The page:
Pinnick Oxidation

The Pinnick oxidation is also known as Lindgren oxidation. It is an organic reaction by which aldehydes can be oxidized into its corresponding carboxylic acid, originally developed by Lindgren and Nilsson.ref1      The typical reaction condition used today was modified by G. A. Kraus even before Pinnick.ref2,3  Pinnick proved this condition as general. There are number of ways to oxidize the aldehydes however, only few reactions are endurable to the broad range of functional groups. One of such reaction is Pinnick Oxidation which can provide preferred transformation even to systems that contain sensitive functionalities or sterically hindered groups. This reaction is especially useful for oxidizing α-methylene aldehyde units.ref4 It is an inexpensive method for effectively oxidizing aldehydes instereospecific manner. The reaction is named after chemist H.W. Pinnick.

PinnickOxidationReaction
Mechanism

Following reaction mechanism was proposed for Pinnick Oxidation. However, the mechanism follows formation of a by-product that can cause a side reaction which can inevitably consume NaClO2. Therefore, the reaction requires the use of scavengers to be able to remove the by-products.ref 6

PinnickOxidationMechanism
Scope

Synthetic Uses

Zaragozic acid is a potent squalene synthase inhibitor that can reduce the side effects caused by cholesterol inhibiting drugs which can also interfere with the production of important steroids. The total synthesis of Zaragozic acid applied by A. Armstrong was possible through Pinnick Oxidation. Different oxidation methods such as Jones oxidation, modified Ley Oxidation were also applied. However, the efforts resulted in a mixture of products. A good yield with good purity could be obtained via Pinnick Oxidation.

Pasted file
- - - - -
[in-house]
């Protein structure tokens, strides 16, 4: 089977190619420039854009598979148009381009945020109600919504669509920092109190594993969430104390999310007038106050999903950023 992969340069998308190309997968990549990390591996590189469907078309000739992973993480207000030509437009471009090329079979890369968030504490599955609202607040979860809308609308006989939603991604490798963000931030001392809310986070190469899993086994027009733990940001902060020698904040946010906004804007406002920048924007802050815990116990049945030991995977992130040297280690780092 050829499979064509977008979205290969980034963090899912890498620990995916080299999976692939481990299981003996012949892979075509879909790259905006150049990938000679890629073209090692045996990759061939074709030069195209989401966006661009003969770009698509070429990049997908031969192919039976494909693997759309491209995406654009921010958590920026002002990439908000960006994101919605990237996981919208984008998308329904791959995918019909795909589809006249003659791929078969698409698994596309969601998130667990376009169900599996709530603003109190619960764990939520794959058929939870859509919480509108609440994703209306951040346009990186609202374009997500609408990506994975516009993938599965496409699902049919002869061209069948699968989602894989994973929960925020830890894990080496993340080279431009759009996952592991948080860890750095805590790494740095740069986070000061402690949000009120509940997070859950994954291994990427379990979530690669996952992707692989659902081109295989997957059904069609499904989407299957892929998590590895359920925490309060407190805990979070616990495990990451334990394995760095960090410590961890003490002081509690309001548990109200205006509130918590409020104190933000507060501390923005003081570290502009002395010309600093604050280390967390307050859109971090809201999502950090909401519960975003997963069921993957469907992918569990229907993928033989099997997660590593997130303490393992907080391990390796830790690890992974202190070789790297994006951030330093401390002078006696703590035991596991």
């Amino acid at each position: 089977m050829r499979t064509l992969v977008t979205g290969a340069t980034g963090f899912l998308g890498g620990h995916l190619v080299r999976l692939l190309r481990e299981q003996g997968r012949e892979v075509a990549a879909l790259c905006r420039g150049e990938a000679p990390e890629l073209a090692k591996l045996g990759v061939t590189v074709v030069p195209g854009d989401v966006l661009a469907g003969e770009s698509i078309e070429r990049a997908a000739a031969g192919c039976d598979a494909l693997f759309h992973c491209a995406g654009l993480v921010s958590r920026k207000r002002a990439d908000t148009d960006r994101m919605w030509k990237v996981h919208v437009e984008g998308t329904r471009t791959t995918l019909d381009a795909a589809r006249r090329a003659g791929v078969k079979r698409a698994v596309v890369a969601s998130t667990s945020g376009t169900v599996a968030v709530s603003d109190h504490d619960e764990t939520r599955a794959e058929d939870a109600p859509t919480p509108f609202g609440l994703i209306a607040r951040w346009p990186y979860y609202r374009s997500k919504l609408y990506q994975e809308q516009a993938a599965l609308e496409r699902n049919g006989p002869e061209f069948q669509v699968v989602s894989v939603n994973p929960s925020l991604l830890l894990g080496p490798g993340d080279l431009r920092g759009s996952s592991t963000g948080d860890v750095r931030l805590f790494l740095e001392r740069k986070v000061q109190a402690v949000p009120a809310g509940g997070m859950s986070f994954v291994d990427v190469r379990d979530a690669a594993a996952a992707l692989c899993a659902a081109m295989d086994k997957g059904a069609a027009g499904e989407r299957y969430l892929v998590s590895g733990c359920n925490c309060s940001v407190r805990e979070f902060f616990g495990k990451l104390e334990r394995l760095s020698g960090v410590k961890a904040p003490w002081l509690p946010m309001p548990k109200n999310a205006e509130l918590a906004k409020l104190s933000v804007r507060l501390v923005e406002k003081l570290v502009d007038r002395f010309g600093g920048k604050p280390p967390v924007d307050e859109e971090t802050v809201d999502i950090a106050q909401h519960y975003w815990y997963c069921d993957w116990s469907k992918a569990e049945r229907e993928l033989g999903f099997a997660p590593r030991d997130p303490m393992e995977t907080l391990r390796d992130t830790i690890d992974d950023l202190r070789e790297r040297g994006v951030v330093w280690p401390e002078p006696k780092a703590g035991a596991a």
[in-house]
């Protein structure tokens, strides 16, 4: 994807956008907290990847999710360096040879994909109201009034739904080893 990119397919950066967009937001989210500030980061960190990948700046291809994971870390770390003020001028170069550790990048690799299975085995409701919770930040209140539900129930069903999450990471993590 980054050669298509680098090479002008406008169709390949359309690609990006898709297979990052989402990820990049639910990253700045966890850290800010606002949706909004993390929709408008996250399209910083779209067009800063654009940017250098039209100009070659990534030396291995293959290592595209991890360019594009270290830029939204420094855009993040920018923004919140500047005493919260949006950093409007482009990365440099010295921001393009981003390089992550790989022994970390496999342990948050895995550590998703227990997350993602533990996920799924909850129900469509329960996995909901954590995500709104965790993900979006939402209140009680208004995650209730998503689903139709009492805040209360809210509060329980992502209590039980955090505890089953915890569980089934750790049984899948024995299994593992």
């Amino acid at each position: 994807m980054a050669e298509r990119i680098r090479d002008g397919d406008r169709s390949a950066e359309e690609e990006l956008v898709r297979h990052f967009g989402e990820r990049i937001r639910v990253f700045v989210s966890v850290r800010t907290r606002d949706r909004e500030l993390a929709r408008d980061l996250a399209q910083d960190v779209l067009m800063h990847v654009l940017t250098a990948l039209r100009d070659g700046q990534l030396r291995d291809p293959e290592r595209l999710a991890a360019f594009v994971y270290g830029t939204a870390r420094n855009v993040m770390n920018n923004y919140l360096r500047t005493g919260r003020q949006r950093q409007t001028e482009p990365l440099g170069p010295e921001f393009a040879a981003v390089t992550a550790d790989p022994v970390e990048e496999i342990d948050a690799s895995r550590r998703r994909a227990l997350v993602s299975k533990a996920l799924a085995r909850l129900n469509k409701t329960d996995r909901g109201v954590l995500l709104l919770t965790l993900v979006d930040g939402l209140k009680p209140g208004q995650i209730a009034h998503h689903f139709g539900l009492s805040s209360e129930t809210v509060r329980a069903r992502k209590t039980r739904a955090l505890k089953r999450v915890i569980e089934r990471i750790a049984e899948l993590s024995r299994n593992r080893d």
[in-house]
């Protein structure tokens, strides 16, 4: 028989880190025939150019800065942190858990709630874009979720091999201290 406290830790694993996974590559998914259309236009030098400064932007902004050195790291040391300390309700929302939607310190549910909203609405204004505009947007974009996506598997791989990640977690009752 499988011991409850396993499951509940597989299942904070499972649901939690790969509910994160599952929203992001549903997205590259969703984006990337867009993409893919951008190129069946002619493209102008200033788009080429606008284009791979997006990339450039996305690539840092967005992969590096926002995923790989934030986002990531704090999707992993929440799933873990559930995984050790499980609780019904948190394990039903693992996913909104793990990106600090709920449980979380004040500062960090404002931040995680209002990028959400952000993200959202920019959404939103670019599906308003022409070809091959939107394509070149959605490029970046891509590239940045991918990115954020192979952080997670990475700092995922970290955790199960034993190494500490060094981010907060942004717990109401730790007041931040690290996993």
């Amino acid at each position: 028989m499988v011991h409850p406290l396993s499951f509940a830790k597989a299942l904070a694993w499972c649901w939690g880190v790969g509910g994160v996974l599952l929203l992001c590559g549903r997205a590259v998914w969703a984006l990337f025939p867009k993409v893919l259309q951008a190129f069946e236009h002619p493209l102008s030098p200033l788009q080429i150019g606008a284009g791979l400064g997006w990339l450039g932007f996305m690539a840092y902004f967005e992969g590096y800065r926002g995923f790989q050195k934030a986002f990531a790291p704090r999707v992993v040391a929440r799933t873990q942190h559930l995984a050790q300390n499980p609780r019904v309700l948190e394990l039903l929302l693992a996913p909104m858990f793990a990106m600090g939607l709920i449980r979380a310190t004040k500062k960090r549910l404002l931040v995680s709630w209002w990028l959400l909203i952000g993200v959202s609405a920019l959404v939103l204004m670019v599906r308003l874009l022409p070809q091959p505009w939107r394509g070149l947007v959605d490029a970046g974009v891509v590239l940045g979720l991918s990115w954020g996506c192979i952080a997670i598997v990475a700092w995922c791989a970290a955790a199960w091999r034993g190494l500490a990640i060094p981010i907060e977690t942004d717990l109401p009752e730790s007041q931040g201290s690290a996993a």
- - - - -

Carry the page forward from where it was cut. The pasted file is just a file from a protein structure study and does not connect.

zaragozic acid

References

  1. Lindgren, Bengt O.; Nilsson, Torsten; Husebye, Steinar; Mikalsen, ØYvind; Leander, Kurt; Swahn, Carl-Gunnar (1973). “Preparation of Carboxylic Acids from Aldehydes (Including Hydroxylated Benzaldehydes) by Oxidation with Chlorite”. Acta Chemica Scandinavica 27: 888. doi:10.3891/acta.chem.scand.27-0888.
  2. George A. Kraus; Bruce Roth (1980). “Synthetic studies toward verrucarol. 2. Synthesis of the AB ring system”. The Journal of Organic Chemistry 45: 4825. doi:10.1021/jo01312a004.
  3. George A. Kraus; Michael J. Taschner (1980). “Model studies for the synthesis of quassinoids. 1. Construction of the BCE ring system”.The Journal of Organic Chemistry 45: 1175. doi:10.1021/jo01294a058.
  4. Bal, B. S.; Childers, W.E.; Pinnick, H.W. (1981). “Oxidation of α,β-Unsaturated Aldehydes”. Tetrahedron 37: 2091–2096.doi:10.1016/S0040-4020(01)97963-3.
  5. Mundy, B.J; Michael G. Ellerd, Frank G. Favaloro (2005). Name reactions and reagents in organic synthesis. John Wiley & Sons. ISBN 0-471-22854.

 6  Corey, E.J; K.C. Nicolaou (2005). Strategic Applications of Named Reactions. Elsevier, Inc. ISBN 978-7-03-019190-8.

Physical properties

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